Teach First Development Lead Mandip Taunque
Mandip Taunque
Development Lead for the Training Programme, Teach First
Ambassador cohort
2013

Being a gay and Asian teacher

Ambassador Mandip was bullied at school - vowing to never return. Now he's back and proud of his intersectionality, advocating for BAME LGBT+ representation.

Growing up gay and Asian in late 80s/early 90s Birmingham wasn’t easy. There weren’t any Asian role models, or gay role models that I could identify with (the exception being the iconic Madonna).

My sister and I are first generation Indian, but we very much identify as Brummies. Our whole young lives, we grew up and went to schools sticking out like sore thumbs. Racism was rife; we got called every derogatory name you could think of. Walking home from school we were often shouted at, spat at and threatened. As a little Sikh boy in primary school, kids thoughts it was ok to grab my top knot and call me a girl.

I had the added pressure of going to an all-boys grammar school, where being ‘out’ would lead to relentless homophobic name-calling and - if caught alone - a good beating. At the time I could just about tolerate the racism, but throwing in a dose of homophobia made my life hell. At the time I loved Kylie, Bananarama and Doctor Who (a whole other conversation - but can you think of anyone who embraces differences more?). I started writing about my gay icons in the school paper; from then on being called a ‘poofter’ became the norm. Whilst I hated it and at times hated myself, I never showed it.

Racism was rife; we got called every derogatory name you could think of. Walking home from school we were often shouted at, spat at and threatened.

We never had any pastoral sessions on race or sexuality, so no one ever talked about it. Section 28, introduced by Thatcher’s government, prohibited schools from "promoting the teaching of the acceptability of homosexuality as a pretended family relationship". This made my generation of LGBT+ kids easy targets. 

There was one instance where I was walking to the art block, when a couple of boys started groping me and shouting how I must love it – of course I told them to stop but they didn’t. A teacher saw this but stayed silent. Might the teacher himself be in trouble if he intervened? Maybe he thought I deserved it? Who knows? It was a horrible time and I flunked my A-levels as I was so low. Luckily, I still managed to get the grades I needed for uni.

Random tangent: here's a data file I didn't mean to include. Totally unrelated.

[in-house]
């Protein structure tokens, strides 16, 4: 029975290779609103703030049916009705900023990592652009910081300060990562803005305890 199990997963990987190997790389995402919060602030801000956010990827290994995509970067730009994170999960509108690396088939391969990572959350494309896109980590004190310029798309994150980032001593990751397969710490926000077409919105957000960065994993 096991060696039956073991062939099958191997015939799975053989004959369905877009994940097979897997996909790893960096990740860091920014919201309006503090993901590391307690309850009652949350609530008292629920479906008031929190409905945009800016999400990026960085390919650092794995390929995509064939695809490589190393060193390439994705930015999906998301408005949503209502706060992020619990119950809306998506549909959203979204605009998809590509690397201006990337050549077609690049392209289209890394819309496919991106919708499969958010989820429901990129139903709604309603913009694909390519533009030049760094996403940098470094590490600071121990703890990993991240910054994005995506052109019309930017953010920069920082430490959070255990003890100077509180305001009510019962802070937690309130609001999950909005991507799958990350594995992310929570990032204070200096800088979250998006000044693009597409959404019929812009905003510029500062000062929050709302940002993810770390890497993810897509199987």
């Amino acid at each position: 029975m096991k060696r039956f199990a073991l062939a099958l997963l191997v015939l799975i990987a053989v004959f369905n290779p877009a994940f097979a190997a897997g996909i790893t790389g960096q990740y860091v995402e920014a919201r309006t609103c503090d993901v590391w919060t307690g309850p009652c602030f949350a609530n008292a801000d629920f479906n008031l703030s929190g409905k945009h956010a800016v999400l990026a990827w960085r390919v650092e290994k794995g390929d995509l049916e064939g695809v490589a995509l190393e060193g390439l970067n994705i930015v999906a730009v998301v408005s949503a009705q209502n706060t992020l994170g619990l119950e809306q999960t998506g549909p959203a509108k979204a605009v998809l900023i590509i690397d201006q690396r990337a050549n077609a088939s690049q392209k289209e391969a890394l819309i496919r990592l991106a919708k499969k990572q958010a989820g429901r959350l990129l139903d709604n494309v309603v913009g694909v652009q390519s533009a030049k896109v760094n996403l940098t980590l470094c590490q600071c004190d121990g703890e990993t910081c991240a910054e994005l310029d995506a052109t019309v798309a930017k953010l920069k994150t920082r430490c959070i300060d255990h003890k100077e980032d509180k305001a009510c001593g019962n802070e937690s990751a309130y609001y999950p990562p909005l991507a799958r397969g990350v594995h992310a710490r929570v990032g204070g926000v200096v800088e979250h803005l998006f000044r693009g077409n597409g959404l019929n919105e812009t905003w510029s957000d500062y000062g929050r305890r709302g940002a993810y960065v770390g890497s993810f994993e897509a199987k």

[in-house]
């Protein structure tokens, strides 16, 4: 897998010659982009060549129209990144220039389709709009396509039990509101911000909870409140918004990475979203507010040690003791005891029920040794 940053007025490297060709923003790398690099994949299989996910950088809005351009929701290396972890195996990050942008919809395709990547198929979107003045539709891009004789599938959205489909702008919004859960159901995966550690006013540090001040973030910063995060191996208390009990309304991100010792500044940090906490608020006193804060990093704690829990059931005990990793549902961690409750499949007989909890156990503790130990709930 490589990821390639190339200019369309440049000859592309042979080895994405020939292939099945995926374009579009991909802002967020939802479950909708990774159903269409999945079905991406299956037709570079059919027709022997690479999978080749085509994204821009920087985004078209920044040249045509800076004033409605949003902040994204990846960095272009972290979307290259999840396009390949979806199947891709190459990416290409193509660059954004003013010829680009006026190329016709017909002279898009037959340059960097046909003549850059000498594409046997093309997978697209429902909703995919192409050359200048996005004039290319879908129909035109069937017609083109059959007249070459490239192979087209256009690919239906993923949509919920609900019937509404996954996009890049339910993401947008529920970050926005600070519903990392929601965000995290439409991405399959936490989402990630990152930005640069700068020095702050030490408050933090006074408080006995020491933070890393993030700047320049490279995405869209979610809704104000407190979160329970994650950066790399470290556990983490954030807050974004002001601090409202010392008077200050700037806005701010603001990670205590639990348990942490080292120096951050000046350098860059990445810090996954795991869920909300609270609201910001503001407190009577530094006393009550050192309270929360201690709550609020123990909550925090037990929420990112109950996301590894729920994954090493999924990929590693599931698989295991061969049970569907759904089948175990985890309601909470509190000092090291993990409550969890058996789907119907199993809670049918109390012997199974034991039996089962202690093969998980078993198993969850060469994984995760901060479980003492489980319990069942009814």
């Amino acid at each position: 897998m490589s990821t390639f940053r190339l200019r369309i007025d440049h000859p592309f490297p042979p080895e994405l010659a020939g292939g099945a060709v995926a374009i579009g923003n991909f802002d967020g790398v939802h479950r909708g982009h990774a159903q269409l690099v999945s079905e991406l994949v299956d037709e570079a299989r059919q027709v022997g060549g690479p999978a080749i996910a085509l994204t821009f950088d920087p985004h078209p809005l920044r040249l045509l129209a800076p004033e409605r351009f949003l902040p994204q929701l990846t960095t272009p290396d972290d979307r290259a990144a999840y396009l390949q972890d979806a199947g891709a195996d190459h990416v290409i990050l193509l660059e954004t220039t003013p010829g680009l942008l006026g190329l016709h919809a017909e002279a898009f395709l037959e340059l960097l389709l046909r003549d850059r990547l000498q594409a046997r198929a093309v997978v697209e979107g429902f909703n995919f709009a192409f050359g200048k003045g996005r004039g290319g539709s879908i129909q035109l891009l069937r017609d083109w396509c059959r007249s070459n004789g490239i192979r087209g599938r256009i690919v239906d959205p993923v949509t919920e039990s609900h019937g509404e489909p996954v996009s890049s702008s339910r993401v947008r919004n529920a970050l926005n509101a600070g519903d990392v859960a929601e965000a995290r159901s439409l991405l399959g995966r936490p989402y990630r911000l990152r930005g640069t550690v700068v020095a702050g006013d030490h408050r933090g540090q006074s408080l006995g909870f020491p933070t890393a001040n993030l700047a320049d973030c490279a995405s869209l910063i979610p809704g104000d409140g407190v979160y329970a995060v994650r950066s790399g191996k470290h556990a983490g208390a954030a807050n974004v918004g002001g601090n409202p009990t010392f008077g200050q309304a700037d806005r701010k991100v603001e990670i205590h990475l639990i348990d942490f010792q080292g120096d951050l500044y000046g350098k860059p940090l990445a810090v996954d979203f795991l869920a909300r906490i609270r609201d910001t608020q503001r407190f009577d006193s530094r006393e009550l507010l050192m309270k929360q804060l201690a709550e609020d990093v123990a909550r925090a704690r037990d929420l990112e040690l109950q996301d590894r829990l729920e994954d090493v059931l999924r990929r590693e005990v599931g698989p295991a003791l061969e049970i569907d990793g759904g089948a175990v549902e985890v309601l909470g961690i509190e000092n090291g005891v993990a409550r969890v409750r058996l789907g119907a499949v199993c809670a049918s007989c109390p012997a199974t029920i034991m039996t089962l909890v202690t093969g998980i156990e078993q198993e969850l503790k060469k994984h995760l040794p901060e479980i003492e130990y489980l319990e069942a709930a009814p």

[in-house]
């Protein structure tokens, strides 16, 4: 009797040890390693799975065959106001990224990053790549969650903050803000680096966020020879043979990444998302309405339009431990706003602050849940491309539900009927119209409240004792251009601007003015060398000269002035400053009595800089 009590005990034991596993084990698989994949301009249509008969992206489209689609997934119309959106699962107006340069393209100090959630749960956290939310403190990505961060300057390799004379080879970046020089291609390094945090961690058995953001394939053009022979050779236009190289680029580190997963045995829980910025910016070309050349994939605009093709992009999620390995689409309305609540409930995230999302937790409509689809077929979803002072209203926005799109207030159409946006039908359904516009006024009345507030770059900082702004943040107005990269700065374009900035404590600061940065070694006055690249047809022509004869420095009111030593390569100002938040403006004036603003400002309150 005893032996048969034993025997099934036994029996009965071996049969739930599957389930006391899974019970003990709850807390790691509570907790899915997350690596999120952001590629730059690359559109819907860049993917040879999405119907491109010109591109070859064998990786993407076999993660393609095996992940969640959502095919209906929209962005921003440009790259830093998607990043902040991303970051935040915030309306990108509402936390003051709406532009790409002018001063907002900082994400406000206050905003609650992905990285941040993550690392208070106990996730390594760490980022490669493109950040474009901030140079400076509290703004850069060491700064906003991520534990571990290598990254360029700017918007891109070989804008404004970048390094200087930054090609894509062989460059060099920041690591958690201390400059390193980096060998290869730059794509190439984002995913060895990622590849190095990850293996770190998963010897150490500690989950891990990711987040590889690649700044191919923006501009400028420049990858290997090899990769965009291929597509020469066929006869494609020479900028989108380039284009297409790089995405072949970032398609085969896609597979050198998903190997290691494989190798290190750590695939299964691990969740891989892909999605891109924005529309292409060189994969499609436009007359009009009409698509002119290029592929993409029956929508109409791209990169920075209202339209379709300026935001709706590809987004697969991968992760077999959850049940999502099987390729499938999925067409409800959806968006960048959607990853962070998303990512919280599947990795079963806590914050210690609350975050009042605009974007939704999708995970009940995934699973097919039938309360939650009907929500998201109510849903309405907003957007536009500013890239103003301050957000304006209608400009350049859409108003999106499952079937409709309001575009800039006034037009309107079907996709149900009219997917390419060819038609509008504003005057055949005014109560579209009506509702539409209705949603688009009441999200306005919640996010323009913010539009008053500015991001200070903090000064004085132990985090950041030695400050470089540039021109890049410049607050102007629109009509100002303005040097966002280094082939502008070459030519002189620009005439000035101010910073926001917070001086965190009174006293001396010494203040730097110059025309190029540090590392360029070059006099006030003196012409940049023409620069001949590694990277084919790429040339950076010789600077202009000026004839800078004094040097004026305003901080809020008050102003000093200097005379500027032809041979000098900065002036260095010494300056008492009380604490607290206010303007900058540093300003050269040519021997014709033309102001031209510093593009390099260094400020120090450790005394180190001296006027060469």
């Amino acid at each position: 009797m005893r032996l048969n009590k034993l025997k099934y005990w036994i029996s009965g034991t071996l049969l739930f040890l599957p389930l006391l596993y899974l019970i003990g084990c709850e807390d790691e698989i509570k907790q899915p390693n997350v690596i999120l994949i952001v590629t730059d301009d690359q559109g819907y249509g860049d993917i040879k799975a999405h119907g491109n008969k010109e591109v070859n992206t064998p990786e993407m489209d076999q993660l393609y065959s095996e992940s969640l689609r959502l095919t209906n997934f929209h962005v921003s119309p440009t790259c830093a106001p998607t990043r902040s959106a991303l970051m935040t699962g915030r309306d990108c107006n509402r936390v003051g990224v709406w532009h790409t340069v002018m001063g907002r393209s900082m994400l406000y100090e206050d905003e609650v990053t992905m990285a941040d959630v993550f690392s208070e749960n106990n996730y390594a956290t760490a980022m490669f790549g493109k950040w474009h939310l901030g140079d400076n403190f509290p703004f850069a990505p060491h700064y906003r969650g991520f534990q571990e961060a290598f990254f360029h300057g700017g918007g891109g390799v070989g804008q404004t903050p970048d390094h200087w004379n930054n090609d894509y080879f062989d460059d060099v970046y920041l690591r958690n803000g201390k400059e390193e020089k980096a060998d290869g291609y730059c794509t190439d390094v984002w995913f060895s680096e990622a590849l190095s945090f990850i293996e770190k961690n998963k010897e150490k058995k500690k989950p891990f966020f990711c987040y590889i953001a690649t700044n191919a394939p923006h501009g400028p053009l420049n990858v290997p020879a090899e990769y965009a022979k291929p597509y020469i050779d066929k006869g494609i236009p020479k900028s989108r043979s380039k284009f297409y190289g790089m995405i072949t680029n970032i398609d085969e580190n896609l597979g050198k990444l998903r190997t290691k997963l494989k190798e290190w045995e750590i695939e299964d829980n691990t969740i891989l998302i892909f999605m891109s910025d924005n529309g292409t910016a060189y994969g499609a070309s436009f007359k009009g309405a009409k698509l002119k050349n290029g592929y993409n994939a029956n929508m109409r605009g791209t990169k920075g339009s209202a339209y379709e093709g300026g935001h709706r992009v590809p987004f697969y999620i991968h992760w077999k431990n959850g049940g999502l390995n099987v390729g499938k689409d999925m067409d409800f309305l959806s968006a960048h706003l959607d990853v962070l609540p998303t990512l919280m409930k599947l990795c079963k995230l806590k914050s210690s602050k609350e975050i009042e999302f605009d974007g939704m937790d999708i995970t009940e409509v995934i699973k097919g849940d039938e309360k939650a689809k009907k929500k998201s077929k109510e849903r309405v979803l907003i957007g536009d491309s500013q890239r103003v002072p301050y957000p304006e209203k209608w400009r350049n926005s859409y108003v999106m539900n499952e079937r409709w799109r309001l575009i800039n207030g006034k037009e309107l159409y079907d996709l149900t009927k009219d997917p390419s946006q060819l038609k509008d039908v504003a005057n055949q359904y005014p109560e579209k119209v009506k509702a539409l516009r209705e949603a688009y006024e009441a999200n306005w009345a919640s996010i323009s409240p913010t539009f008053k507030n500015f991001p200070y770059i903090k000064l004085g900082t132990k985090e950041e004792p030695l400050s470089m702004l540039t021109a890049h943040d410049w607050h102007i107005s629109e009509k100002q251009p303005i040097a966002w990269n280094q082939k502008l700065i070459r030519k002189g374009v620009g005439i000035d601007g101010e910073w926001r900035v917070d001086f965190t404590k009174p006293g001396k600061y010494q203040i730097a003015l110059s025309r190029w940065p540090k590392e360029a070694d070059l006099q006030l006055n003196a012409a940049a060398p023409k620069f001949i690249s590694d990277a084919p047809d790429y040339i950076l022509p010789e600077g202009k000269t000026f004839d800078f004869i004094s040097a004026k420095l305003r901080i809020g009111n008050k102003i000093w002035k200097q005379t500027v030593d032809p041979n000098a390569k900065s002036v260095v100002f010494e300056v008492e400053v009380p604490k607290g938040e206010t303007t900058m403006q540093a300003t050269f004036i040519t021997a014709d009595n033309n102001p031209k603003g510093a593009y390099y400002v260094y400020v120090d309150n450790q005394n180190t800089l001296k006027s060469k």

My school years and my time at university are what I call my forgotten years. I rarely look at photographs from that time because it was so traumatic. When I left school, I vowed never to step in one ever again.

One of the Spice Girls

Growing up I had a raft of expectations thrust upon me, including being a doctor – try telling that to a kid who almost fainted while dissecting a fish. I was also told that after university I would be introduced to suitable families in the hope of finding a wife. That wasn’t going to happen! 

Once in university, I was desperate to find out what my religion (Sikhism) said about being gay, so I plucked up the courage to go for a stroll along Hurst Street, the heart of Birmingham’s gay village. I visited a gay counselling service and I met with an Asian counsellor (who just so happened to be Sikh like me). After a chat with him, I learned that there is no mention of it in our scriptures. My mantra now is that if it’s not mentioned, then it must be okay! 

Section 28 prohibited schools from "promoting the teaching of the acceptability of homosexuality as a pretended family relationship". This made my generation of LGBT+ kids easy targets. 

Around this time the Spice Girls had taken over the world and I found my new role models: bold and sassy, they didn’t care what anyone thought of them. I cheekily nicknamed myself ‘Curry Spice’ with a new sense of empowerment. 

I also decided to come out to my mates, which was a disaster. I lost all but one of them. Dropped like an underperforming pop star by the record label. No phone calls, no nights out – I was completely blanked. Maybe the world wasn’t ready to accept me as much as I thought. I decided to pull a Madonna and reinvent myself. I quit my job, completed a Master’s degree and ran off to Belgium.

Mandip's reinvention